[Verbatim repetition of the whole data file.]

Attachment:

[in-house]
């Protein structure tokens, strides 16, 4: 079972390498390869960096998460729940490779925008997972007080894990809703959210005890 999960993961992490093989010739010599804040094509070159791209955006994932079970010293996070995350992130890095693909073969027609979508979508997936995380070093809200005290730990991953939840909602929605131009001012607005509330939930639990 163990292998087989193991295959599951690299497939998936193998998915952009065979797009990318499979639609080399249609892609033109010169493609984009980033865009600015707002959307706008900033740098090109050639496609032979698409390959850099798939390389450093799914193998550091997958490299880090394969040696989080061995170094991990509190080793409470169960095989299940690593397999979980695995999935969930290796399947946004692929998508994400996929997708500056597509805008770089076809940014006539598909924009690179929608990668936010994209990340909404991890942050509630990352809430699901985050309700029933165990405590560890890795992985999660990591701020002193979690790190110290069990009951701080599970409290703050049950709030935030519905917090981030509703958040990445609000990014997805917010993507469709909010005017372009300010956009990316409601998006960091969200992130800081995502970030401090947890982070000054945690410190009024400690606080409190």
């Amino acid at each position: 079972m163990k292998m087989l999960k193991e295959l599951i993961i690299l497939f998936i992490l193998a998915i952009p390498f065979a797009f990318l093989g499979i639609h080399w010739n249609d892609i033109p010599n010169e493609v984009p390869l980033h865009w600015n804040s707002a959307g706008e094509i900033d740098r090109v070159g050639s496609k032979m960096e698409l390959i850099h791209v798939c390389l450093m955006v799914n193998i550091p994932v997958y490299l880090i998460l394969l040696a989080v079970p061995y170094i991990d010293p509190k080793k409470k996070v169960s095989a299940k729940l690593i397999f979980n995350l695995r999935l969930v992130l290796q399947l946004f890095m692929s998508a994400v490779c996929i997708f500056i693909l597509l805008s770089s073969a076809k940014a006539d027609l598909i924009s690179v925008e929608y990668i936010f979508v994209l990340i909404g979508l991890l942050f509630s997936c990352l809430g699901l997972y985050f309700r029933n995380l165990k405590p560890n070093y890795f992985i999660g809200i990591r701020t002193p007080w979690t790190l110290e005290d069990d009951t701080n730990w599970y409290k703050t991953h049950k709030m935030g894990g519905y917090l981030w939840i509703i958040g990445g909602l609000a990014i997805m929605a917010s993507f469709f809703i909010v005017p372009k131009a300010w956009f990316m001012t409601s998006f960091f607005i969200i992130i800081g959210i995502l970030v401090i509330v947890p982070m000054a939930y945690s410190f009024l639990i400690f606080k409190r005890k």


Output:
[in-house]
């Protein structure tokens, strides 16, 4: 079972390498390869960096998460729940490779925008997972007080894990809703959210005890 999960993961992490093989010739010599804040094509070159791209955006994932079970010293996070995350992130890095693909073969027609979508979508997936995380070093809200005290730990991953939840909602929605131009001012607005509330939930639990 163990292998087989193991295959599951690299497939998936193998998915952009065979797009990318499979639609080399249609892609033109010169493609984009980033865009600015707002959307706008900033740098090109050639496609032979698409390959850099798939390389450093799914193998550091997958490299880090394969040696989080061995170094991990509190080793409470169960095989299940690593397999979980695995999935969930290796399947946004692929998508994400996929997708500056597509805008770089076809940014006539598909924009690179929608990668936010994209990340909404991890942050509630990352809430699901985050309700029933165990405590560890890795992985999660990591701020002193979690790190110290069990009951701080599970409290703050049950709030935030519905917090981030509703958040990445609000990014997805917010993507469709909010005017372009300010956009990316409601998006960091969200992130800081995502970030401090947890982070000054945690410190009024400690606080409190």
């Amino acid at each position: 079972m163990k292998m087989l999960k193991e295959l599951i993961i690299l497939f998936i992490l193998a998915i952009p390498f065979a797009f990318l093989g499979i639609h080399w010739n249609d892609i033109p010599n010169e493609v984009p390869l980033h865009w600015n804040s707002a959307g706008e094509i900033d740098r090109v070159g050639s496609k032979m960096e698409l390959i850099h791209v798939c390389l450093m955006v799914n193998i550091p994932v997958y490299l880090i998460l394969l040696a989080v079970p061995y170094i991990d010293p509190k080793k409470k996070v169960s095989a299940k729940l690593i397999f979980n995350l695995r999935l969930v992130l290796q399947l946004f890095m692929s998508a994400v490779c996929i997708f500056i693909l597509l805008s770089s073969a076809k940014a006539d027609l598909i924009s690179v925008e929608y990668i936010f979508v994209l990340i909404g979508l991890l942050f509630s997936c990352l809430g699901l997972y985050f309700r029933n995380l165990k405590p560890n070093y890795f992985i999660g809200i990591r701020t002193p007080w979690t790190l110290e005290d069990d009951t701080n730990w599970y409290k703050t991953h049950k709030m935030g894990g519905y917090l981030w939840i509703i958040g990445g909602l609000a990014i997805m929605a917010s993507f469709f809703i909010v005017p372009k131009a300010w956009f990316m001012t409601s998006f960091f607005i969200i992130i800081g959210i995502l970030v401090i509330v947890p982070m000054a939930y945690s410190f009024l639990i400690f606080k409190r005890k």